The oil price rally got a big boost last week with the assassination of the Iranian General Qassem Soleimani. Will that be enough for prices to continue increasing or will they flatten and decline in coming weeks?
Markets are presently engaged in “fear premium” price discovery. So far, the fear premium is modest. At this writing, WTI is $63.56, $0.51 higher than its close of $63.71 on Friday; Brent is $0.71 higher at $69.31.
WTI prices have increased 21% since early October (Figure 1) exceeding the $62 level of the September Saudi refinery attacks.
Previous 2019 rallies reached similar levels before failing. That is because they were based mostly on expectations of supply constraints and not on actual market tightness. When the reason for that expectation disappeared, prices fell. The latest rally probably represents more of the same.
It has required more substance to continue than previous surges. Markets are wary and needed something more tangible than possibility. In late November, a new OPEC+ production cut and a U.S. China trade pact provided the jab and the cross within days of each other.
Just as the rally was losing momentum again, it got another boost when a U.S. drone killed Qassem Soleimani on January 3. The specter of war pushed WTI prices to a 9-month high.
There are two reasons why Soleimani’s death will probably not be enough to sustain the price rally for long unless open conflict with Iran occurs.
The first reason is implied volatility. Volatility is the degree of daily price variation, not the level of prices themselves. Implied volatility and oil price ordinarily correlate negatively: high volatility signals lower oil prices and conversely, low volatility characterizes periods of price increase. There are exceptions to this empirical observation.
Figure 2 shows implied oil-price volatility since 2000. The greatest volatility responses were from the 2008-2009 Financial Collapse, the Arab Spring uprisings in 2011, the oil-price collapse of 2014-2015 and the attack on Saudi oil refineries in September of last year.
Last week’s volatility was much less significant than those. It was also less significant than most smaller spikes over the last decade.
Brent front-month price increased +$2.35 to $68.60 on January 3 when the assassination was announced but it had fallen -$1.91 to $66.25 the week before (Figure 3). The 3-month price rally may have been losing momentum. Soleimani’s death merely adjusted the rally back to its earlier trajectory.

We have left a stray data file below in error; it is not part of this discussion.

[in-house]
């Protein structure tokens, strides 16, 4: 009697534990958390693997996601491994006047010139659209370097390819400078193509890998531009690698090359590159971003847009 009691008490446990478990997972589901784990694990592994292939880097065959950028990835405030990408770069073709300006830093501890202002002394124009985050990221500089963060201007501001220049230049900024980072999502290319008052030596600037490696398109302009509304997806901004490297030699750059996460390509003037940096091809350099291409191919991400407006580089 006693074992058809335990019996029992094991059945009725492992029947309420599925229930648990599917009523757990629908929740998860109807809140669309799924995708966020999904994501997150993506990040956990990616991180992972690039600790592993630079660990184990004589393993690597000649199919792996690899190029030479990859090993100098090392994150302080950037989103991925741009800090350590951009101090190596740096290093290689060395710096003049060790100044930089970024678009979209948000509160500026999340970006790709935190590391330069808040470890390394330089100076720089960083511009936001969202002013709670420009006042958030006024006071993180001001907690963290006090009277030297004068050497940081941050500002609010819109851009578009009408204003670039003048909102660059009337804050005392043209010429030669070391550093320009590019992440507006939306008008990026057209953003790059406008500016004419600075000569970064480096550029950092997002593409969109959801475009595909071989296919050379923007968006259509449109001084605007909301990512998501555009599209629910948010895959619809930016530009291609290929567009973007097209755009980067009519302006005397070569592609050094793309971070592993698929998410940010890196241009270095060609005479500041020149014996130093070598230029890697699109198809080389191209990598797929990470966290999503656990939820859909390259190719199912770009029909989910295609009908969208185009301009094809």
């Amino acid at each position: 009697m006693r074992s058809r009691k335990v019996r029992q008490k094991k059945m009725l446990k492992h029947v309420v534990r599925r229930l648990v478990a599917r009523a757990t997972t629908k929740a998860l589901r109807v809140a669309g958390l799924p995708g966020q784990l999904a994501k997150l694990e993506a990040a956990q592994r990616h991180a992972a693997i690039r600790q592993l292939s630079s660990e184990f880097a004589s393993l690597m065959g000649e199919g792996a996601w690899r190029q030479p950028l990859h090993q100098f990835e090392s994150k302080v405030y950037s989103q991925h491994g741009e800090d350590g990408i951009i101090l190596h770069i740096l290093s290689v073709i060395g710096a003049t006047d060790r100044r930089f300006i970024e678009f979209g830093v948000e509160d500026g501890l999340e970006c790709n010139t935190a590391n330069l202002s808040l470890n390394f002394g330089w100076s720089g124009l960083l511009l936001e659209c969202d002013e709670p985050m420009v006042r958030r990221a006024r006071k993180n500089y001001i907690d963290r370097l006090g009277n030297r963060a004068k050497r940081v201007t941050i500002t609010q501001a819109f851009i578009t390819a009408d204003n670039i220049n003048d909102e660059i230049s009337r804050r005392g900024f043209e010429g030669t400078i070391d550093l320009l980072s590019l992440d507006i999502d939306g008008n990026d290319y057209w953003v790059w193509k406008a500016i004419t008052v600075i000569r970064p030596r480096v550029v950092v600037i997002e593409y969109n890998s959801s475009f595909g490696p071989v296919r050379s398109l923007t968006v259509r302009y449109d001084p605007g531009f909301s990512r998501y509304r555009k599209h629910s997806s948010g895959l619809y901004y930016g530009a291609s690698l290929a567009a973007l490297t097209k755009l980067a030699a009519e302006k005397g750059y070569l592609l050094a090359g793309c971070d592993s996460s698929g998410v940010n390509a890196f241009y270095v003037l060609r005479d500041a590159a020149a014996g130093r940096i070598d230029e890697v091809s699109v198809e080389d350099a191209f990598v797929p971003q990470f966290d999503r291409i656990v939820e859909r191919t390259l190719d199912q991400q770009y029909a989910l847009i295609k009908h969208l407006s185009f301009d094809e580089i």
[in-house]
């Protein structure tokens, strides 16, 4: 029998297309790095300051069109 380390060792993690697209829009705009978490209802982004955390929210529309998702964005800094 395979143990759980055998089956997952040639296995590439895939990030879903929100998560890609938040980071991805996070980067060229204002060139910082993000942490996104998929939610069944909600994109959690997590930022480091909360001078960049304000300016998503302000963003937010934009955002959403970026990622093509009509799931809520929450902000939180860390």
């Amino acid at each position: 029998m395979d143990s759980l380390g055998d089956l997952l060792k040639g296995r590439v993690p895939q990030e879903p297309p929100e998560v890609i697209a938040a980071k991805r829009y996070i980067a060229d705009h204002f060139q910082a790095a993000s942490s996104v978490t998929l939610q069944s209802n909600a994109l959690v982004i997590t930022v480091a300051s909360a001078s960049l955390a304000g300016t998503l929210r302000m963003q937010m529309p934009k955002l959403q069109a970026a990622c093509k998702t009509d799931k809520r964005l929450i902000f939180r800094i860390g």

The second reason why this event may not have lasting effect on oil prices is that the resulting “fear premium” has been relatively small so far.
The latest price increase indicates only about a $2.50 WTI and $3.50 Brent “fear premium” based on comparative inventory data. Comparative inventory (C.I.) vs WTI spot price for December plots on the blue yield curve for 2015 through 2019 (Figure 4). This indicates that WTI should be approximately $61/barrel at that inventory level. The January 3 futures closing price of $63.04 was, therefore, only about $2.00-$2.50 over-valued.
The relatively flat slope to the yield curve reflects a low sense of supply urgency by oil markets. This is consistent with the limited price response a few months ago to attacks on Saudi oil refineries. That had an immediate effect on physical oil supply. There is no reason to expect that the more abstract potential for future supply loss from this event should have more effect on oil prices.
Low fear premium and price volatility suggest that markets probably do not consider Soleimani’s assassination a substantive cause for more than a temporary spike in oil prices.
And then there’s the Trump factor. The American president’s quarrel with Iran has been a key component in the three major oil-price rallies of 2019 and 2020.
His threat to block Iranian oil exports was the main reason for the April to October 2018 price increase (Figure 5). When he reneged and granted waivers, oil prices collapsed. The catastrophic investor losses because of this head-fake cannot be understated. Trump’s mood swings add uncertainty to an already risky market and are one of the main reasons that investment money has been on the side lines for oil..
Last week’s assassination of Soleimani marks the third time in less than two years that the Trump administration’s policy toward Iran has been a key factor in oil price rallies and failures. Markets have learned painfully that the American president’s bluster has faded in the fact of conflict.
Conflict might break out and, if it does, prices will surge. It is more likely that markets will revert to the proverb: Fool me once, shame on thee; fool me twice, shame on me.
We’re beyond twice.